What Media Says


Indonesian writers as seen on English/foreign-language media. See also Media Clippings.


Nov 09, 2020 / Jakarta Post
on Eka Kurniawan

Eka Kurniawan: A modest literary star

It is fair to say that Indonesian author Eka Kurniawan is a modest literary star. He has gained more public attention since the English version of his novel Lelaki Harimau (Man Tiger) was longlisted for the 2016 Man Booker Prize. In 2019, he won the Prince Claus Award in the literary category. His works have been translated into 35 languages. When interviewed virtually on the sidelines of KEMBALI 2020: A Rebuild Bali Festival, Eka talked in simple words, conveying his ideas in a very soft-spoken and relaxed manner, while peppering his answers with playful jokes here and there.
Nov 06, 2020 / Electric Literature
on Tiffany Tsao

7 Literary Translators You Need to Know

From Indonesian to Brazilian Portuguese, here are the translators who are making contemporary world literature accessible to English readers. Tiffany Tsao: Indonesian to English Indonesian was the language of the elders in Tiffany Tsao’s Chinese Indonesian family. Tsao, who was born in California and grew up in Indonesia and Singapore, reimmersed herself in the language while working on her Ph.D. in English at UC Berkeley. The now Sydney-based Tsao’s translations include Norman Erikson Pasaribu’s poetry collection Sergius Seeks Bacchus, Dee Lestari’s novel Paper Boats, and Laksmi Pamuntjak’s The Birdwoman’s Palate. She’s currently translating a collection of short stories by Budi Darma, called Orang-Orang Bloomington, or The People of Bloomington, set in Bloomington, Indiana (read one of the stories here). Also on the way is a collection of Norman Erikson Pasaribu’s short stories, Happy Stories, Mostly (check out at Catapult and The White Review). After that, Tsao will switch translation seats—her own English-language novel, The Majesties, will be translated into Indonesian by Norman Erikson Pasaribu.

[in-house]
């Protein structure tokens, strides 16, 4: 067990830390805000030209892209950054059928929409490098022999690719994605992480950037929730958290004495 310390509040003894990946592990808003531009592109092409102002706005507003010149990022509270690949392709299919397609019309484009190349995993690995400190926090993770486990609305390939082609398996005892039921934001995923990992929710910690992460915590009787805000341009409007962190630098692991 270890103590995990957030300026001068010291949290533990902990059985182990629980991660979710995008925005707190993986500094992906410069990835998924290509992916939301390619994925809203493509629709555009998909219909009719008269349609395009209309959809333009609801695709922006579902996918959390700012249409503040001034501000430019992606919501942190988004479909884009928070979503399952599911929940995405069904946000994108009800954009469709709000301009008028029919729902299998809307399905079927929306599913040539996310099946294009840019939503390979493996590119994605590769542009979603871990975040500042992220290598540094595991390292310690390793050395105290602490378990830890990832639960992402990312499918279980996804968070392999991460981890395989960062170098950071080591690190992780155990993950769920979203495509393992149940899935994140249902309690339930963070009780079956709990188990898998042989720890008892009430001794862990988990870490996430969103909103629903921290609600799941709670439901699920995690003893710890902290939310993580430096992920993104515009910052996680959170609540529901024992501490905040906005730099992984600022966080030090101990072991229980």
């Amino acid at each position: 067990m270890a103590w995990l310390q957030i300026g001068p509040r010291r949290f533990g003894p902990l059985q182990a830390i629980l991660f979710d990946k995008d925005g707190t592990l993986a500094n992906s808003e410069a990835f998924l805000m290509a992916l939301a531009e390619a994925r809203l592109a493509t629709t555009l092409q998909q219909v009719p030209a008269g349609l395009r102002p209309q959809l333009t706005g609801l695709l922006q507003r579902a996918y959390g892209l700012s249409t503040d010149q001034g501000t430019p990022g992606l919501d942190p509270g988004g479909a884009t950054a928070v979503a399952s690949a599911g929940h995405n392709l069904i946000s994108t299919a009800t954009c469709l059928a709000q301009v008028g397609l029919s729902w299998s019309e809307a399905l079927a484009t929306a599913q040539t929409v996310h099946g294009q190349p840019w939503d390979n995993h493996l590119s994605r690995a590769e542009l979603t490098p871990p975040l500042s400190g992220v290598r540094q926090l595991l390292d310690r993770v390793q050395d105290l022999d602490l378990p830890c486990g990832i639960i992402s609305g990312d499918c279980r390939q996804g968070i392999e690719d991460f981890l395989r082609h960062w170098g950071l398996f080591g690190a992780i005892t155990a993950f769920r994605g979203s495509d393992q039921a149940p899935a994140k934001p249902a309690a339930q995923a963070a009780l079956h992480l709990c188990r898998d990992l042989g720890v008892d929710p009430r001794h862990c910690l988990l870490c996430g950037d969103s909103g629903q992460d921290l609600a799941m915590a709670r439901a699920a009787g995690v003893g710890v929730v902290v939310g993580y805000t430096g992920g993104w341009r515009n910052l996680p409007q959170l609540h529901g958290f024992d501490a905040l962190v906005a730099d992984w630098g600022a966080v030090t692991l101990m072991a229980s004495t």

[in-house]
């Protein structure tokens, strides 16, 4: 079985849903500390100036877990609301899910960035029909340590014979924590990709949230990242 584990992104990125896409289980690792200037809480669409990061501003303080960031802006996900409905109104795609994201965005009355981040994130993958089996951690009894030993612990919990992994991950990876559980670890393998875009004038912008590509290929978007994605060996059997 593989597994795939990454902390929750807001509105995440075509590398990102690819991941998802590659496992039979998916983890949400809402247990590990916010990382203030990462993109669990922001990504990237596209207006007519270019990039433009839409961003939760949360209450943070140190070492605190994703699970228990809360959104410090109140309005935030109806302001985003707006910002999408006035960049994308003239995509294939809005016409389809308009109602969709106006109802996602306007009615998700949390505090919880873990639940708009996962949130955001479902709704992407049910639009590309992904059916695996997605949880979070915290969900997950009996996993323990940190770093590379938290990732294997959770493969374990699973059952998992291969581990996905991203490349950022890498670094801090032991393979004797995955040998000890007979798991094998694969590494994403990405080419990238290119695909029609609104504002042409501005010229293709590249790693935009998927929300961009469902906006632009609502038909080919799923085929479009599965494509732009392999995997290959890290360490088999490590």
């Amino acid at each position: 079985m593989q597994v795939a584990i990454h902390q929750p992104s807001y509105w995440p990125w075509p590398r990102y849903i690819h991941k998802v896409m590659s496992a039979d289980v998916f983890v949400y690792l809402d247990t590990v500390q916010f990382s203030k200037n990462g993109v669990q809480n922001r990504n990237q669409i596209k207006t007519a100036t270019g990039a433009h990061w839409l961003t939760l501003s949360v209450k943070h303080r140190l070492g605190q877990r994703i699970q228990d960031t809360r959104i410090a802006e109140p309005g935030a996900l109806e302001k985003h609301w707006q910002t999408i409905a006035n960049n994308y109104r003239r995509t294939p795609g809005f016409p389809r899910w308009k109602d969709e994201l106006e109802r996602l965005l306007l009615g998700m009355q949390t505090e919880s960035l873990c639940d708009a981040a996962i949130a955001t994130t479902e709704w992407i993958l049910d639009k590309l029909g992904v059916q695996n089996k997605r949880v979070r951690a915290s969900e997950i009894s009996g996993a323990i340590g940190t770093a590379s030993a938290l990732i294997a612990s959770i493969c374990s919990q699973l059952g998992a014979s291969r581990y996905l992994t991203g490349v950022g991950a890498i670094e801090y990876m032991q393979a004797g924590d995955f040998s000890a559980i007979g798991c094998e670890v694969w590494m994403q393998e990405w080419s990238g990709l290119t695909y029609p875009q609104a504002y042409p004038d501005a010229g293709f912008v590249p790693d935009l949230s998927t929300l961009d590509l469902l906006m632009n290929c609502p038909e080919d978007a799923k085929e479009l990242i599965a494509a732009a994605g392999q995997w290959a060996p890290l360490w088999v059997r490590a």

Sep 21, 2020 / Peoples Dispatch
on Martin Aleida

The Lekra Spirit Lives: Martin Aleida on Indonesia’s Revolutionary Cultural Group

Designer Tings Chak spoke with Indonesian writer Martin Aleida about Lekra and the legacy of repression of left movements in Indonesia. “It was the worst when I was released. That’s the biggest prison I had to face.” Martin Aleida recalls the moment he was released from prison at the end of 1966. The then 22-year-old writer emerged from nearly a year behind bars to a Jakarta where his friends could not be found. His workplace, Harian Rakyat (‘The People’s Daily’), the official newspaper of the Communist Party of Indonesia (PKI) was no longer. His Party and cultural organization, Lekra, was banned – and they have been illegal ever since. Tricontinental: Institute for Social Research reached out to the now 76-year-old Martin, three months into the pandemic. Though a North Sumatra native, Martin has lived in Jakarta since the early 1960s, where he responded to us via Facebook at a local library that he frequents every Saturday.
Sep 17, 2020 / Netherlandsandyou.nl
on Eka Kurniawan

Interview with Indonesian Author Eka Kurniawan

Eka Kurniawan, a famous Indonesian author who won the Dutch Prince Claus Award in 2018 for capturing the distinctiveness of Indonesian culture in his works. Eka Kurniawan, “Winning the prize gave me a priceless experience, it gave me new insights on literature and the world in a larger sense.” We asked him some questions on how he is doing after winning this prize.
Sep 17, 2020 / The Journal
on Felix K. Nesi

What Felix Nesi Does and Thinks When He Writes

What makes you love writing and feel the need to write? And why literature? I like writing. When I was at university, I was a part of the university press. I learned journalism. Now, my friends and I are parts of “Komunitas Leko” creating citizen journalism, and we have a website LekoNTT.com. So, literature is not really a final stage for me. I heard that you hold a bachelor’s degree in psychology. How does it affect your writings especially when you create the characters in your novel? I started my bachelor’s degree in Indonesian Literature at Sanata Dharma University, but it was so expensive that my parents could not afford it. I really wanted to go to university, so when I saw another institution offered a cheaper option to study psychology, I took that opportunity. It might have influenced me, but I’m not really sure.